Having good sex throughout our life-yes, at any age- is possible. Sex and sexuality are part of who we are, but we will notice changes over the course of our lifetime. Sex we have in our 20s will look a lot different from the sex we have in our 40s, 60s, and beyond.
Maybe you’ve experienced every stage, or maybe you need a glimpse of what’s to come so you can be prepared. Keep reading to see what sexuality looks like as we age.
Sex in our 20s
Sex in our early 20s is all about self-exploration and self-discovery. Our libido is at its highest, and we take full advantage of that. It is a time to experiment and find what turns us on and what turns us off. There is a lot of learning and unlearning happening in our 20s because a lot of what we know about sex stems from pornography and the media. According to the Centers for Disease Control and Prevention, the average age Americans lose their virginity is 17 years old, so that means there are a lot of twentysomethings trying to find their sexual footing.
We put a lot of pressure on ourselves in our 20s. Body image, lack of experience, and performance anxiety may add up to a less than pleasurable experience in the bedroom, in the car, or anywhere because one thing is for sure — we are almost always ready for a sexual encounter and sexual spontaneity when we are in our 20s. However, the way we view ourselves may put us out of the mood. A survey conducted by the Mental Health Foundation found that one in five adults (20%) said their sex life has been negatively affected by their body image, and 15% of them said their relationship with a partner or spouse had been negatively affected because of their body image.
Sex in our 30s 40s
Sex in our 30s and 40s is great. We have a better understanding of our bodies, and our sexual preferences, and we feel more confident with who we are. We are also not afraid to speak up about what we like and what we want from our partners. However, our hormones take a hit during this decade. For men, testosterone begins to decrease, affecting performance and libido. For women, pregnancy, post-partum, and perimenopause affects the body, hormones, and may disrupt sexual function, leading to a lower libido.
During perimenopause, fluctuating hormones may decrease sexual desire and affect how sex feels physically. Estrogen levels decrease, and the natural moisturization found in the vagina also decreases leading to discomfort and pain during intimacy. Daily vaginal and vulvar moisturizing will help to combat this.
Sex in our 60s and beyond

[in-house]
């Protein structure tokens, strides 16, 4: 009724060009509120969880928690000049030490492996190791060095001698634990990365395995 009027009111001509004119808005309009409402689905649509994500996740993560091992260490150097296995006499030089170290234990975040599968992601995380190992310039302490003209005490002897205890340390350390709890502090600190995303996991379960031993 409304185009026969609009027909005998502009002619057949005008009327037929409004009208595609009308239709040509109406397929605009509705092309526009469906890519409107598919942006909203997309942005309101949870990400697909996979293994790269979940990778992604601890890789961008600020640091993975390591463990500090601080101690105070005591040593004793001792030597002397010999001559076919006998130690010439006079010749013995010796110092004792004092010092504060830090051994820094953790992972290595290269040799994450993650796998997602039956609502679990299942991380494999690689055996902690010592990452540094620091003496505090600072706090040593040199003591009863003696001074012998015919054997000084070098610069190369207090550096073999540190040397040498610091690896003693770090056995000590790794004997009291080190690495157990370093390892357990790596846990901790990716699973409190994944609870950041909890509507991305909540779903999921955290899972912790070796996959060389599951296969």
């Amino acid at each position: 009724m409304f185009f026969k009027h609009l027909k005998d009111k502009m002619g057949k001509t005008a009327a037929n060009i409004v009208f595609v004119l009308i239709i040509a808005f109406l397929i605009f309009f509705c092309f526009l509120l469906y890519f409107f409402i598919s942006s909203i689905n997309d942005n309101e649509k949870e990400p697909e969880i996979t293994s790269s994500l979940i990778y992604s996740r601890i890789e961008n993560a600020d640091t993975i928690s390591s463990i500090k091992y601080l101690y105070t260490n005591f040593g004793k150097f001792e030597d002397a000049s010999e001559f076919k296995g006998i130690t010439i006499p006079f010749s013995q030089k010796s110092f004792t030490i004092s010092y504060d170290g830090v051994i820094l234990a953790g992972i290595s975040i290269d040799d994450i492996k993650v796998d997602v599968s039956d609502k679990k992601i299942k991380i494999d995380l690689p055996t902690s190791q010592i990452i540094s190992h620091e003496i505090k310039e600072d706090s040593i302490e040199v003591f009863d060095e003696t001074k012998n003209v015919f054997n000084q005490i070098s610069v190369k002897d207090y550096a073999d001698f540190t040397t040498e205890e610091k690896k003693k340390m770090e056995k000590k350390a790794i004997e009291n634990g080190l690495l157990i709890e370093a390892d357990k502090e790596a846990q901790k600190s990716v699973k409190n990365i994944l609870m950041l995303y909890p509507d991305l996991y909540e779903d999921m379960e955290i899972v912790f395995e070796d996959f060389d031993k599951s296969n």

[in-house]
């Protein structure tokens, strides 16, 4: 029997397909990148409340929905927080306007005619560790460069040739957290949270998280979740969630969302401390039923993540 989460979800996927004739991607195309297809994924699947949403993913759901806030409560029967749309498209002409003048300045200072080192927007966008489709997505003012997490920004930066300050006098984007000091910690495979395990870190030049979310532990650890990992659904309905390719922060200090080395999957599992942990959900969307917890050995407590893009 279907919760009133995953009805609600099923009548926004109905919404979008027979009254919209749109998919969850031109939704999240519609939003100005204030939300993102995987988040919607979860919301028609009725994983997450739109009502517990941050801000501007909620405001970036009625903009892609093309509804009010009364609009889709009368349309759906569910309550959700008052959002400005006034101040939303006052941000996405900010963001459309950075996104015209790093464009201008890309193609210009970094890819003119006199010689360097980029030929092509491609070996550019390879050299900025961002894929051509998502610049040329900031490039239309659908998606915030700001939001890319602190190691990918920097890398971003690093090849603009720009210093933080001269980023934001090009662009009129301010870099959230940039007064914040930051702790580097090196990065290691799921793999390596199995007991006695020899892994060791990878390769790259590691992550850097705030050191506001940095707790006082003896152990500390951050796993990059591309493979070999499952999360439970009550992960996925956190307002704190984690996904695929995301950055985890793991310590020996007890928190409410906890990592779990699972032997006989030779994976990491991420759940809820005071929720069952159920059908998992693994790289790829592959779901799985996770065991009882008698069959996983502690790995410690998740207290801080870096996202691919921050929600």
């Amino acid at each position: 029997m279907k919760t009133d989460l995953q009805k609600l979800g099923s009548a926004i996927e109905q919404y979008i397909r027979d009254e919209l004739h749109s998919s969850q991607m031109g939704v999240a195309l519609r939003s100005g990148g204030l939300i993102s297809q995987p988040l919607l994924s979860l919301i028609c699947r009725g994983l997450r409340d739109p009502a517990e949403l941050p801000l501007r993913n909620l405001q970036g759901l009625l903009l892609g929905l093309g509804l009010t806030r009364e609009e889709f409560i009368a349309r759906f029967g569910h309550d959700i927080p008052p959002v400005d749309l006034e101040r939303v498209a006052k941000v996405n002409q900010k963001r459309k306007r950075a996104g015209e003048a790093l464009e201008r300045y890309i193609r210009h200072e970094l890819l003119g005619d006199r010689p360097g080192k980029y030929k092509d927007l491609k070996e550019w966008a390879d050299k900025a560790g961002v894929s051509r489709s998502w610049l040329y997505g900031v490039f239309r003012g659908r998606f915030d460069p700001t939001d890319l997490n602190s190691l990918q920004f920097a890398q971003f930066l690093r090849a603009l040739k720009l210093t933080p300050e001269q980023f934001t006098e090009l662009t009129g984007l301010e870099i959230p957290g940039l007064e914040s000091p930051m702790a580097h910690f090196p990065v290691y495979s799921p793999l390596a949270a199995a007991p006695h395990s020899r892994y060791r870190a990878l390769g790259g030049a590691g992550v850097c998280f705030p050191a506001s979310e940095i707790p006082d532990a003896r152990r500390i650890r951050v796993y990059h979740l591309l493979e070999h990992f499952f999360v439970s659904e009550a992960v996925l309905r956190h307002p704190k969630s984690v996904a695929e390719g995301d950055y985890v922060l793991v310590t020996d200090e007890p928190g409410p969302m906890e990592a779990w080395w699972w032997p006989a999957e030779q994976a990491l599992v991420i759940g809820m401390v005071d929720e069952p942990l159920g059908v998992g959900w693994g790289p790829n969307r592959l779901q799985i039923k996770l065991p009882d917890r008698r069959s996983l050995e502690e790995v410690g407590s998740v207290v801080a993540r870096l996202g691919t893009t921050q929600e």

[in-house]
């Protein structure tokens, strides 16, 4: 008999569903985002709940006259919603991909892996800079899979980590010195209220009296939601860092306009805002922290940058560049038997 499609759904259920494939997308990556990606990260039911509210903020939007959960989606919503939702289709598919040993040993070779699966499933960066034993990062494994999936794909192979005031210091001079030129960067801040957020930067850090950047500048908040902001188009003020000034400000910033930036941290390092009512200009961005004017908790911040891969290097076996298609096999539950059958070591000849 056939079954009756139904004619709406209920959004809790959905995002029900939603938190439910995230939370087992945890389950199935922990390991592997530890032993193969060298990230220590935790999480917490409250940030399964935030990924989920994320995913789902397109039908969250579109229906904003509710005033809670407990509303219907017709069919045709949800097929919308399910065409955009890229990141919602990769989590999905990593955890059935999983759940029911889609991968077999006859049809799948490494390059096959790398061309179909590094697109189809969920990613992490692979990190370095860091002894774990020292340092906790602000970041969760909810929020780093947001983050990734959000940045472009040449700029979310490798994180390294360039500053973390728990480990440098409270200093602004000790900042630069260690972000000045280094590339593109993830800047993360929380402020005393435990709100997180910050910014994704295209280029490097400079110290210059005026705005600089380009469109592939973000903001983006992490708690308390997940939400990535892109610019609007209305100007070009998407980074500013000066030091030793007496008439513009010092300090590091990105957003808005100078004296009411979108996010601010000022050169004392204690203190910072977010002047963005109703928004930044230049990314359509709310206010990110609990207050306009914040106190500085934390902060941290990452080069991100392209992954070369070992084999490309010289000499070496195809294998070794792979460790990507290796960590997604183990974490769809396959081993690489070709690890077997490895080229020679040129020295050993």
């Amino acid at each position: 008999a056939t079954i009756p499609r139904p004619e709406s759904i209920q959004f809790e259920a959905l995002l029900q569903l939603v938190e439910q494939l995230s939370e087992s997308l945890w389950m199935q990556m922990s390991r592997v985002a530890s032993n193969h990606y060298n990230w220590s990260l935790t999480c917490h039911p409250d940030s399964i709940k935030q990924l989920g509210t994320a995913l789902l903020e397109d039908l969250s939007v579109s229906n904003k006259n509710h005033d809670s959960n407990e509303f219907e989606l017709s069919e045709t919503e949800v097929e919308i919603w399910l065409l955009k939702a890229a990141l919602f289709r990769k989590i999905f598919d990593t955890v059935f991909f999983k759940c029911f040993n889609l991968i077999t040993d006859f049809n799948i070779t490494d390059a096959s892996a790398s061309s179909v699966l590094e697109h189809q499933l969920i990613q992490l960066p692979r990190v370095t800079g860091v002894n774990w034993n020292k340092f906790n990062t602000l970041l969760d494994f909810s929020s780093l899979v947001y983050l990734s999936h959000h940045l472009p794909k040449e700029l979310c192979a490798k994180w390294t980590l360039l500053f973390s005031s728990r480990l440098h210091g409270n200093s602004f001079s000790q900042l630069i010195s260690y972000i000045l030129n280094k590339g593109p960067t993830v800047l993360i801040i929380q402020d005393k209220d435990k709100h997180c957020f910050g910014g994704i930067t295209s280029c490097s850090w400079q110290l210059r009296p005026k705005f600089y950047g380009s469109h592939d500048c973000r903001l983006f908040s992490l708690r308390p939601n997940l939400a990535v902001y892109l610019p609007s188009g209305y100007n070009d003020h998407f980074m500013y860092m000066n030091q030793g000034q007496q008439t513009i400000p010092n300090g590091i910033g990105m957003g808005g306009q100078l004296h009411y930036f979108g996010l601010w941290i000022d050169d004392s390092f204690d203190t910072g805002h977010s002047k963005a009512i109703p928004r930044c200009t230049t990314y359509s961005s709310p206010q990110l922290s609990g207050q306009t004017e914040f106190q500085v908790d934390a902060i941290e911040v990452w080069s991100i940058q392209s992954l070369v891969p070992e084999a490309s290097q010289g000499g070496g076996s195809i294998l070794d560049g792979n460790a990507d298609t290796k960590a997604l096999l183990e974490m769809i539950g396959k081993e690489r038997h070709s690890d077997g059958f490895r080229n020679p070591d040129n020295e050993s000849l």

It is true that our sexual function declines as we reach later adulthood. Medications and hormones will affect our libido. Research suggests up to half of sexually active older women report low sexual desire and problems related to genitourinary syndrome (vulvovaginal atrophy) are the most common. Having said that, having healthy sex in our 60s and beyond is possible. 65% of seniors between the ages of 65 and 80 report still being interested in or are still sexually active. Ageism makes us believe that sexuality stops at a certain age, but sex does not have to stop, and a little creativity can make sex exciting again.
Contrary to popular belief, sex does not strictly encompass penetration. After menopause, estrogen levels are low, the tissues of the vulva and vagina are thinner, and become less lubricated during arousal and sex. This can make penetrative sex painful. For most women, a vaginal moisturizer will provide enough lubrication to allow intimacy to feel pleasurable. For other women, penetration might be out of the question and that is okay! A study published in The Journal of Sex and Marital Therapy found that nearly 37 percent of American women required clitoral stimulation to experience orgasm. Sex later in life can be just as good, if not better than it was in our 20s and 30s.
Ways To Maintain Our Sex Life
No one is a mind reader. When sexual function problems arise shame, guilt, and even resentment can build up and create bigger problems. Good communication is the foundation for any healthy relationship and establishing open dialogue around sex will help build a closer bond and strengthen trust.
- Be Open To Changing The Definition Of Sex
Forget “intercourse” and think more about “outercourse”! If we only focus on penetration, we forget about all the other ways we can enjoy intimacy with our partner. Think oral sex, mutual masturbation, or an erotic massage.
- Practice A Healthy Lifestyle
A healthy lifestyle is where it starts. Healthy sex life and sexual function are dependent on a healthy cardiovascular system and good overall health so be mindful when it comes to eating right and exercising regularly. Think about limiting alcohol consumption, not smoking, reducing stress, and getting enough sleep every night.
- Make Sex Fun
Don’t be afraid to spice things up. Be adventurous, be creative, and make sex sexy again. Try introducing new positions, including sex toys, and try experimenting with places outside of the bedroom.